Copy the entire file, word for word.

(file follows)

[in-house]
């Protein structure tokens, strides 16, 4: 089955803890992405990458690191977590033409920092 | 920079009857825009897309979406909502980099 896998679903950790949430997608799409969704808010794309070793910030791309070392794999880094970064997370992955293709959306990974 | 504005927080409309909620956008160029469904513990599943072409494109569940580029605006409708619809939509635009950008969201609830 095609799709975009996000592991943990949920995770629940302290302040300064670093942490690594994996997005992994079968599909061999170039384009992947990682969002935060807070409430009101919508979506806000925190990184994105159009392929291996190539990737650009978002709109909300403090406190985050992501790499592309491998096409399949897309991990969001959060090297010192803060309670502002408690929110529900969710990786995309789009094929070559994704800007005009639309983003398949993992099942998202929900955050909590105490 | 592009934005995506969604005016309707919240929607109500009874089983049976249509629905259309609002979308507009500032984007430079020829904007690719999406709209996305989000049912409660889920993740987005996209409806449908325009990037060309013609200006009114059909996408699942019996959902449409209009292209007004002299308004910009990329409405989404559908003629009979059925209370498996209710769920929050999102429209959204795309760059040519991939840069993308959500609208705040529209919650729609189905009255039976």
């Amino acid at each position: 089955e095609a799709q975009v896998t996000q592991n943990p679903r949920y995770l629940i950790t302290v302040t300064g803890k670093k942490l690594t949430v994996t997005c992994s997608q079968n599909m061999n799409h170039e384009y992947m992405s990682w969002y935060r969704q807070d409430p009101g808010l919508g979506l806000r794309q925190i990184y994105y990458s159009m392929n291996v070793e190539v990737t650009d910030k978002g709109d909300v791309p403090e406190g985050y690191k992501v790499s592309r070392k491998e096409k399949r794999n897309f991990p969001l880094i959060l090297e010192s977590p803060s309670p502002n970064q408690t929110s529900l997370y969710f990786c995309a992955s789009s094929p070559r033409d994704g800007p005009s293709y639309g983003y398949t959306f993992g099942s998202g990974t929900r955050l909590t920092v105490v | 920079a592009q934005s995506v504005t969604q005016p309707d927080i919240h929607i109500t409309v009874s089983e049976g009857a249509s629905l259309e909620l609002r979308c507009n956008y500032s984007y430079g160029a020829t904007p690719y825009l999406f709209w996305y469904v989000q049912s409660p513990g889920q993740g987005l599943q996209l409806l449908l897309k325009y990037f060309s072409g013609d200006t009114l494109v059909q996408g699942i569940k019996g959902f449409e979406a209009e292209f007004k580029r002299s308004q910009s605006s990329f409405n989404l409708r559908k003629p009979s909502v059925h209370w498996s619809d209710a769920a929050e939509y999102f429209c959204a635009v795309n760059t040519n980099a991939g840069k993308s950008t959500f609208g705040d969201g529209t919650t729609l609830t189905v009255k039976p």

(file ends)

[in-house]
């Protein structure tokens, strides 16, 4: 089955803890992405990458690191977590033409920092 | 920079009857825009897309979406909502980099 896998679903950790949430997608799409969704808010794309070793910030791309070392794999880094970064997370992955293709959306990974 | 504005927080409309909620956008160029469904513990599943072409494109569940580029605006409708619809939509635009950008969201609830 095609799709975009996000592991943990949920995770629940302290302040300064670093942490690594994996997005992994079968599909061999170039384009992947990682969002935060807070409430009101919508979506806000925190990184994105159009392929291996190539990737650009978002709109909300403090406190985050992501790499592309491998096409399949897309991990969001959060090297010192803060309670502002408690929110529900969710990786995309789009094929070559994704800007005009639309983003398949993992099942998202929900955050909590105490 | 592009934005995506969604005016309707919240929607109500009874089983049976249509629905259309609002979308507009500032984007430079020829904007690719999406709209996305989000049912409660889920993740987005996209409806449908325009990037060309013609200006009114059909996408699942019996959902449409209009292209007004002299308004910009990329409405989404559908003629009979059925209370498996209710769920929050999102429209959204795309760059040519991939840069993308959500609208705040529209919650729609189905009255039976």
């Amino acid at each position: 089955e095609a799709q975009v896998t996000q592991n943990p679903r949920y995770l629940i950790t302290v302040t300064g803890k670093k942490l690594t949430v994996t997005c992994s997608q079968n599909m061999n799409h170039e384009y992947m992405s990682w969002y935060r969704q807070d409430p009101g808010l919508g979506l806000r794309q925190i990184y994105y990458s159009m392929n291996v070793e190539v990737t650009d910030k978002g709109d909300v791309p403090e406190g985050y690191k992501v790499s592309r070392k491998e096409k399949r794999n897309f991990p969001l880094i959060l090297e010192s977590p803060s309670p502002n970064q408690t929110s529900l997370y969710f990786c995309a992955s789009s094929p070559r033409d994704g800007p005009s293709y639309g983003y398949t959306f993992g099942s998202g990974t929900r955050l909590t920092v105490v | 920079a592009q934005s995506v504005t969604q005016p309707d927080i919240h929607i109500t409309v009874s089983e049976g009857a249509s629905l259309e909620l609002r979308c507009n956008y500032s984007y430079g160029a020829t904007p690719y825009l999406f709209w996305y469904v989000q049912s409660p513990g889920q993740g987005l599943q996209l409806l449908l897309k325009y990037f060309s072409g013609d200006t009114l494109v059909q996408g699942i569940k019996g959902f449409e979406a209009e292209f007004k580029r002299s308004q910009s605006s990329f409405n989404l409708r559908k003629p009979s909502v059925h209370w498996s619809d209710a769920a929050e939509y999102f429209c959204a635009v795309n760059t040519n980099a991939g840069k993308s950008t959500f609208g705040d969201g529209t919650t729609l609830t189905v009255k039976p």